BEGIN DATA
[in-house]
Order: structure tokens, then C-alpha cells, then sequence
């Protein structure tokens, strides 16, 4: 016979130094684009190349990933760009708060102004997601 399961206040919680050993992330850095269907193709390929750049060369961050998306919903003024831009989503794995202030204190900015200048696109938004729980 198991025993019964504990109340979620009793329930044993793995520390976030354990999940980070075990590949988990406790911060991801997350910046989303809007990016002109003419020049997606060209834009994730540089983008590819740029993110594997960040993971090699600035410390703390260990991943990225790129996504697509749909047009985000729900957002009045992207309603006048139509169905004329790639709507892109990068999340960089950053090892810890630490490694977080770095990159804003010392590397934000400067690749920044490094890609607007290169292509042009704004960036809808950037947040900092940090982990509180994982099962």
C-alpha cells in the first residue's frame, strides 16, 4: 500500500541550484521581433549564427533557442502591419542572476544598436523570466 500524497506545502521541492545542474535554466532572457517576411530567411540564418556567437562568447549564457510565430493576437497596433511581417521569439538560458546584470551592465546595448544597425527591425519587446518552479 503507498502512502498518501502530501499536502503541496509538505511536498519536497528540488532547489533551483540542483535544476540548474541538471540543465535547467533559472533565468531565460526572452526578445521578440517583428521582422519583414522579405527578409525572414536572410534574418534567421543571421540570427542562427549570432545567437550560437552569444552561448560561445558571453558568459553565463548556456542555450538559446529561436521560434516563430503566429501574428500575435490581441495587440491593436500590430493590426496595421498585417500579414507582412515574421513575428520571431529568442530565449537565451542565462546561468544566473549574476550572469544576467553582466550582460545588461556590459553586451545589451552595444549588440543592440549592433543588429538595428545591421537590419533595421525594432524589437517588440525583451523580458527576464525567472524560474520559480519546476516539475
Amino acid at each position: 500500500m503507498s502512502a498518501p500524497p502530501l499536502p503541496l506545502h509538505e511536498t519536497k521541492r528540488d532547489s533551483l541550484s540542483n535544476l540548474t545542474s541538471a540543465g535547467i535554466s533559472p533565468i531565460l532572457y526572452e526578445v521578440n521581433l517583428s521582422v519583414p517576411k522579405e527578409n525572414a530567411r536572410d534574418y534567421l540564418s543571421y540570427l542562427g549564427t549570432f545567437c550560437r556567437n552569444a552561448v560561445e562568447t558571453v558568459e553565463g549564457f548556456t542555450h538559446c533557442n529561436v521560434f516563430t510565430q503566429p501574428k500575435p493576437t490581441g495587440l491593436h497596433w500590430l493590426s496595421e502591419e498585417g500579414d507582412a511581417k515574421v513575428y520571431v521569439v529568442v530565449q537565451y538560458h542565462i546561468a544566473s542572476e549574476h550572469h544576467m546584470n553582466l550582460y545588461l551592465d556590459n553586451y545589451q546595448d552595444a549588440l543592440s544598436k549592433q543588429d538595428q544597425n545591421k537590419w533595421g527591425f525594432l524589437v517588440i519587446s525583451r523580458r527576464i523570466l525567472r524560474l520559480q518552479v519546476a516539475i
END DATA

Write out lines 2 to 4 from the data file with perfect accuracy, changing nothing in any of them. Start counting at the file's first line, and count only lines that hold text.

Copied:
Order: structure tokens, then C-alpha cells, then sequence
């Protein structure tokens, strides 16, 4: 016979130094684009190349990933760009708060102004997601 399961206040919680050993992330850095269907193709390929750049060369961050998306919903003024831009989503794995202030204190900015200048696109938004729980 198991025993019964504990109340979620009793329930044993793995520390976030354990999940980070075990590949988990406790911060991801997350910046989303809007990016002109003419020049997606060209834009994730540089983008590819740029993110594997960040993971090699600035410390703390260990991943990225790129996504697509749909047009985000729900957002009045992207309603006048139509169905004329790639709507892109990068999340960089950053090892810890630490490694977080770095990159804003010392590397934000400067690749920044490094890609607007290169292509042009704004960036809808950037947040900092940090982990509180994982099962």
C-alpha cells in the first residue's frame, strides 16, 4: 500500500541550484521581433549564427533557442502591419542572476544598436523570466 500524497506545502521541492545542474535554466532572457517576411530567411540564418556567437562568447549564457510565430493576437497596433511581417521569439538560458546584470551592465546595448544597425527591425519587446518552479 503507498502512502498518501502530501499536502503541496509538505511536498519536497528540488532547489533551483540542483535544476540548474541538471540543465535547467533559472533565468531565460526572452526578445521578440517583428521582422519583414522579405527578409525572414536572410534574418534567421543571421540570427542562427549570432545567437550560437552569444552561448560561445558571453558568459553565463548556456542555450538559446529561436521560434516563430503566429501574428500575435490581441495587440491593436500590430493590426496595421498585417500579414507582412515574421513575428520571431529568442530565449537565451542565462546561468544566473549574476550572469544576467553582466550582460545588461556590459553586451545589451552595444549588440543592440549592433543588429538595428545591421537590419533595421525594432524589437517588440525583451523580458527576464525567472524560474520559480519546476516539475